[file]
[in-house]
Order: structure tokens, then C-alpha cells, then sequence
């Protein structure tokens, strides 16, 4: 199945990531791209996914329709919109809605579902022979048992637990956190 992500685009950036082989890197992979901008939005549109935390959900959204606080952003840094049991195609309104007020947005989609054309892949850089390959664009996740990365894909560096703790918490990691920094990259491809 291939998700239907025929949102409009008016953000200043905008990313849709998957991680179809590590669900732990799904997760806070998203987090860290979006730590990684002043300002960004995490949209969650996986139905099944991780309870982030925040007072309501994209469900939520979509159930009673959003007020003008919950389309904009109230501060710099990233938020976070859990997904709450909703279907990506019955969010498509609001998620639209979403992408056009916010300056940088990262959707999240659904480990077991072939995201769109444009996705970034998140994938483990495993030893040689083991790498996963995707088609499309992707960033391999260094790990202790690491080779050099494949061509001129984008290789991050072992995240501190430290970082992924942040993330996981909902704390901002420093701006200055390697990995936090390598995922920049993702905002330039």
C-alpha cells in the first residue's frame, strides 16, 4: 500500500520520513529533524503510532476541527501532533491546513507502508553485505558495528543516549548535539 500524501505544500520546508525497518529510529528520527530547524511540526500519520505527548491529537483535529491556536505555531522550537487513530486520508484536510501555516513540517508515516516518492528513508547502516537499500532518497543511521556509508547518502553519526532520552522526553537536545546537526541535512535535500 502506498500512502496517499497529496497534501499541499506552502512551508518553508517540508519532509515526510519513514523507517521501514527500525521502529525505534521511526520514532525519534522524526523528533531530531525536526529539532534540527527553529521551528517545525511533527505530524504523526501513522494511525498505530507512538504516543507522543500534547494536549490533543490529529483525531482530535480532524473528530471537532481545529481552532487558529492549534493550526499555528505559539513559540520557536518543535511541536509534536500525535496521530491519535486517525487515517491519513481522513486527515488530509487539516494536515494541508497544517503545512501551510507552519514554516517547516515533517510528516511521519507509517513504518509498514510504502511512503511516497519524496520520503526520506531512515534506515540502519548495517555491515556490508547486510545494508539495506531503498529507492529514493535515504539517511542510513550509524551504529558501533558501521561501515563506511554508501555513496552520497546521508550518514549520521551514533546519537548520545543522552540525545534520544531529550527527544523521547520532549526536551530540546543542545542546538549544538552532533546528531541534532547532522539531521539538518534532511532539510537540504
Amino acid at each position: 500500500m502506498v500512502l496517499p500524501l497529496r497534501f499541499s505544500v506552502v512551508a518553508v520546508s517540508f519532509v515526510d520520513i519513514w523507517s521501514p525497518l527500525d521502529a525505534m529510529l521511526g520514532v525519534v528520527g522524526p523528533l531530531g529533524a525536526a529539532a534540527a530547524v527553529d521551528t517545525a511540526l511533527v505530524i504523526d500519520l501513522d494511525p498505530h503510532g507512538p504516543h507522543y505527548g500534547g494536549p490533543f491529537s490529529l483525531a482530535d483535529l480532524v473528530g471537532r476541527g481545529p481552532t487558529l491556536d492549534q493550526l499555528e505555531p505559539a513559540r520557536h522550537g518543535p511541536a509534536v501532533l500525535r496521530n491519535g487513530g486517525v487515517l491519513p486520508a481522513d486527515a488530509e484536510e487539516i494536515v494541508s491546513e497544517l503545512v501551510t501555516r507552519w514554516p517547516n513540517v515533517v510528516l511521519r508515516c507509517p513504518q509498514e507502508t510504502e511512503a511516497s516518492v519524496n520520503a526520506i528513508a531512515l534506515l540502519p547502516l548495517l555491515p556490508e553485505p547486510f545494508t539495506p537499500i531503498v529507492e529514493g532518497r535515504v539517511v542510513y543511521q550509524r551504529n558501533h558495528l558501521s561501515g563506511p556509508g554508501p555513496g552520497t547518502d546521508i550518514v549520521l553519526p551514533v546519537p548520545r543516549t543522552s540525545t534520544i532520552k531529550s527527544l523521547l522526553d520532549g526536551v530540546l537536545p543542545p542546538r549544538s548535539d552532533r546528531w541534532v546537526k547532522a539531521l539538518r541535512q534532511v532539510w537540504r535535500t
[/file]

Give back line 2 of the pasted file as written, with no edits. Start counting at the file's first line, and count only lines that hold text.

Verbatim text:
Order: structure tokens, then C-alpha cells, then sequence